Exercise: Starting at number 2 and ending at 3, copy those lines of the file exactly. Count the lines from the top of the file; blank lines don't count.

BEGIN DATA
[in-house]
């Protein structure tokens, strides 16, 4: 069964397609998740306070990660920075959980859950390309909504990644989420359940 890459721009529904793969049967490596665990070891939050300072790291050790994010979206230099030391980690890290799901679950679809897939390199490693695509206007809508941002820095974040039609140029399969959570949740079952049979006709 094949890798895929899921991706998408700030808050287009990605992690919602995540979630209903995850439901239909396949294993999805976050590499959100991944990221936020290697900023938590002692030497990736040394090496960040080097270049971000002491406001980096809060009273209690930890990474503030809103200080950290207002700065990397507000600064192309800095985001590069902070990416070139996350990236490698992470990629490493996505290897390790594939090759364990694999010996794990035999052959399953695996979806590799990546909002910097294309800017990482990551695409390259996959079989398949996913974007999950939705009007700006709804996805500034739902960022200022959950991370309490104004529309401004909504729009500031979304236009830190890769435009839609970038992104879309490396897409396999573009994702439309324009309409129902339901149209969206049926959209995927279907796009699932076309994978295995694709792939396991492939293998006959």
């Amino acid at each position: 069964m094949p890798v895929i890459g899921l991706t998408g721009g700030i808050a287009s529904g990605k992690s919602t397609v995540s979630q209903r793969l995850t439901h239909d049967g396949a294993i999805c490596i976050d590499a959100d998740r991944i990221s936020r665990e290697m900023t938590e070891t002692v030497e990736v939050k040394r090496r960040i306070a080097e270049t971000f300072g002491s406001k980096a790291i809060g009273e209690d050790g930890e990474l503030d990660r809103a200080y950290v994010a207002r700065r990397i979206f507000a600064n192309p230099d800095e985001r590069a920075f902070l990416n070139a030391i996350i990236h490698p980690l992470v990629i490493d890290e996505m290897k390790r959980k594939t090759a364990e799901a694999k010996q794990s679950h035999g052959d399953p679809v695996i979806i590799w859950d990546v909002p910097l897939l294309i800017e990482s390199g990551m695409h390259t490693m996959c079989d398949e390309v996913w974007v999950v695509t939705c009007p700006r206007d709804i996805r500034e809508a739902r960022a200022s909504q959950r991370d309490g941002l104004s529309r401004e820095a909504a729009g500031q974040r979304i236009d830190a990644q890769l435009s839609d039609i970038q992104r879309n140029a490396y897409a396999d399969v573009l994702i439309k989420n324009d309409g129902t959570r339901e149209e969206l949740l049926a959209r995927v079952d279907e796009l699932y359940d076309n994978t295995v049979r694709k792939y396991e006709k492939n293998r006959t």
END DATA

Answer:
């Protein structure tokens, strides 16, 4: 069964397609998740306070990660920075959980859950390309909504990644989420359940 890459721009529904793969049967490596665990070891939050300072790291050790994010979206230099030391980690890290799901679950679809897939390199490693695509206007809508941002820095974040039609140029399969959570949740079952049979006709 094949890798895929899921991706998408700030808050287009990605992690919602995540979630209903995850439901239909396949294993999805976050590499959100991944990221936020290697900023938590002692030497990736040394090496960040080097270049971000002491406001980096809060009273209690930890990474503030809103200080950290207002700065990397507000600064192309800095985001590069902070990416070139996350990236490698992470990629490493996505290897390790594939090759364990694999010996794990035999052959399953695996979806590799990546909002910097294309800017990482990551695409390259996959079989398949996913974007999950939705009007700006709804996805500034739902960022200022959950991370309490104004529309401004909504729009500031979304236009830190890769435009839609970038992104879309490396897409396999573009994702439309324009309409129902339901149209969206049926959209995927279907796009699932076309994978295995694709792939396991492939293998006959």
């Amino acid at each position: 069964m094949p890798v895929i890459g899921l991706t998408g721009g700030i808050a287009s529904g990605k992690s919602t397609v995540s979630q209903r793969l995850t439901h239909d049967g396949a294993i999805c490596i976050d590499a959100d998740r991944i990221s936020r665990e290697m900023t938590e070891t002692v030497e990736v939050k040394r090496r960040i306070a080097e270049t971000f300072g002491s406001k980096a790291i809060g009273e209690d050790g930890e990474l503030d990660r809103a200080y950290v994010a207002r700065r990397i979206f507000a600064n192309p230099d800095e985001r590069a920075f902070l990416n070139a030391i996350i990236h490698p980690l992470v990629i490493d890290e996505m290897k390790r959980k594939t090759a364990e799901a694999k010996q794990s679950h035999g052959d399953p679809v695996i979806i590799w859950d990546v909002p910097l897939l294309i800017e990482s390199g990551m695409h390259t490693m996959c079989d398949e390309v996913w974007v999950v695509t939705c009007p700006r206007d709804i996805r500034e809508a739902r960022a200022s909504q959950r991370d309490g941002l104004s529309r401004e820095a909504a729009g500031q974040r979304i236009d830190a990644q890769l435009s839609d039609i970038q992104r879309n140029a490396y897409a396999d399969v573009l994702i439309k989420n324009d309409g129902t959570r339901e149209e969206l949740l049926a959209r995927v079952d279907e796009l699932y359940d076309n994978t295995v049979r694709k792939y396991e006709k492939n293998r006959t």